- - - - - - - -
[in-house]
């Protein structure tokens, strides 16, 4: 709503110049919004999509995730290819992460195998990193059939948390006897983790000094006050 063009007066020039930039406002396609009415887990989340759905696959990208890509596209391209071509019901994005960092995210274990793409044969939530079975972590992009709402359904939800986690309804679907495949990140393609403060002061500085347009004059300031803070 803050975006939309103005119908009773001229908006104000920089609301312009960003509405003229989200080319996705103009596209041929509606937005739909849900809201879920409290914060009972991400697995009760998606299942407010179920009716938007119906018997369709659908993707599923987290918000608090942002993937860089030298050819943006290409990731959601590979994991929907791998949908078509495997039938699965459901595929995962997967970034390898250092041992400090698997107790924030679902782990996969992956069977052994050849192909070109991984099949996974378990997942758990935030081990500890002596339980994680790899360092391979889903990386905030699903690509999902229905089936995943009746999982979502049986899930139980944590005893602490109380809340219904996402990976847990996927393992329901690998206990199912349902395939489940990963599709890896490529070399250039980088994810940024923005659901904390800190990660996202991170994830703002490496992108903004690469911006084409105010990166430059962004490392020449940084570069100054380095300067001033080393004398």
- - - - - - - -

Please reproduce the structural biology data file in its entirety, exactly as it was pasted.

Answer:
[in-house]
């Protein structure tokens, strides 16, 4: 709503110049919004999509995730290819992460195998990193059939948390006897983790000094006050 063009007066020039930039406002396609009415887990989340759905696959990208890509596209391209071509019901994005960092995210274990793409044969939530079975972590992009709402359904939800986690309804679907495949990140393609403060002061500085347009004059300031803070 803050975006939309103005119908009773001229908006104000920089609301312009960003509405003229989200080319996705103009596209041929509606937005739909849900809201879920409290914060009972991400697995009760998606299942407010179920009716938007119906018997369709659908993707599923987290918000608090942002993937860089030298050819943006290409990731959601590979994991929907791998949908078509495997039938699965459901595929995962997967970034390898250092041992400090698997107790924030679902782990996969992956069977052994050849192909070109991984099949996974378990997942758990935030081990500890002596339980994680790899360092391979889903990386905030699903690509999902229905089936995943009746999982979502049986899930139980944590005893602490109380809340219904996402990976847990996927393992329901690998206990199912349902395939489940990963599709890896490529070399250039980088994810940024923005659901904390800190990660996202991170994830703002490496992108903004690469911006084409105010990166430059962004490392020449940084570069100054380095300067001033080393004398």